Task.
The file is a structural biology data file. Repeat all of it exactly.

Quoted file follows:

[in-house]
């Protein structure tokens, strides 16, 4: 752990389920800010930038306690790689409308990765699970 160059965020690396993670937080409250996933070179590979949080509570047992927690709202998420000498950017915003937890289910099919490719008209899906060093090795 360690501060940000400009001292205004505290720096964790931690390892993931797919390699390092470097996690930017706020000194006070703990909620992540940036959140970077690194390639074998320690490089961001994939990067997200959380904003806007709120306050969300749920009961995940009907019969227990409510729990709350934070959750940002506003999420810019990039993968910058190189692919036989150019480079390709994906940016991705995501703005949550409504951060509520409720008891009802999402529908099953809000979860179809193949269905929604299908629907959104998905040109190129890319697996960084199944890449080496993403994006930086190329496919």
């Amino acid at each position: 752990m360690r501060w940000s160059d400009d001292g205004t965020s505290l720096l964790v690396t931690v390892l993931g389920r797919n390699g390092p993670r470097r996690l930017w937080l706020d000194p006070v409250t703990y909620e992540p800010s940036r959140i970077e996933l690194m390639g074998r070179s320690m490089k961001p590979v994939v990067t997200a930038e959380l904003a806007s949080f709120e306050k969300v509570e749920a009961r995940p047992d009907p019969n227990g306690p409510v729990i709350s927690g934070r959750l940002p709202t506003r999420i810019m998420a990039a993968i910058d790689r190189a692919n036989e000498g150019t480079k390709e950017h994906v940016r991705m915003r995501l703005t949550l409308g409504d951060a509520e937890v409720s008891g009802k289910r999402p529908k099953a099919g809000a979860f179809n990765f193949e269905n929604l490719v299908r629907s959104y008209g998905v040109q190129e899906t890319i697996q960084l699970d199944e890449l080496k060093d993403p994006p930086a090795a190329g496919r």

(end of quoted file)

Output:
[in-house]
């Protein structure tokens, strides 16, 4: 752990389920800010930038306690790689409308990765699970 160059965020690396993670937080409250996933070179590979949080509570047992927690709202998420000498950017915003937890289910099919490719008209899906060093090795 360690501060940000400009001292205004505290720096964790931690390892993931797919390699390092470097996690930017706020000194006070703990909620992540940036959140970077690194390639074998320690490089961001994939990067997200959380904003806007709120306050969300749920009961995940009907019969227990409510729990709350934070959750940002506003999420810019990039993968910058190189692919036989150019480079390709994906940016991705995501703005949550409504951060509520409720008891009802999402529908099953809000979860179809193949269905929604299908629907959104998905040109190129890319697996960084199944890449080496993403994006930086190329496919």
């Amino acid at each position: 752990m360690r501060w940000s160059d400009d001292g205004t965020s505290l720096l964790v690396t931690v390892l993931g389920r797919n390699g390092p993670r470097r996690l930017w937080l706020d000194p006070v409250t703990y909620e992540p800010s940036r959140i970077e996933l690194m390639g074998r070179s320690m490089k961001p590979v994939v990067t997200a930038e959380l904003a806007s949080f709120e306050k969300v509570e749920a009961r995940p047992d009907p019969n227990g306690p409510v729990i709350s927690g934070r959750l940002p709202t506003r999420i810019m998420a990039a993968i910058d790689r190189a692919n036989e000498g150019t480079k390709e950017h994906v940016r991705m915003r995501l703005t949550l409308g409504d951060a509520e937890v409720s008891g009802k289910r999402p529908k099953a099919g809000a979860f179809n990765f193949e269905n929604l490719v299908r629907s959104y008209g998905v040109q190129e899906t890319i697996q960084l699970d199944e890449l080496k060093d993403p994006p930086a090795a190329g496919r």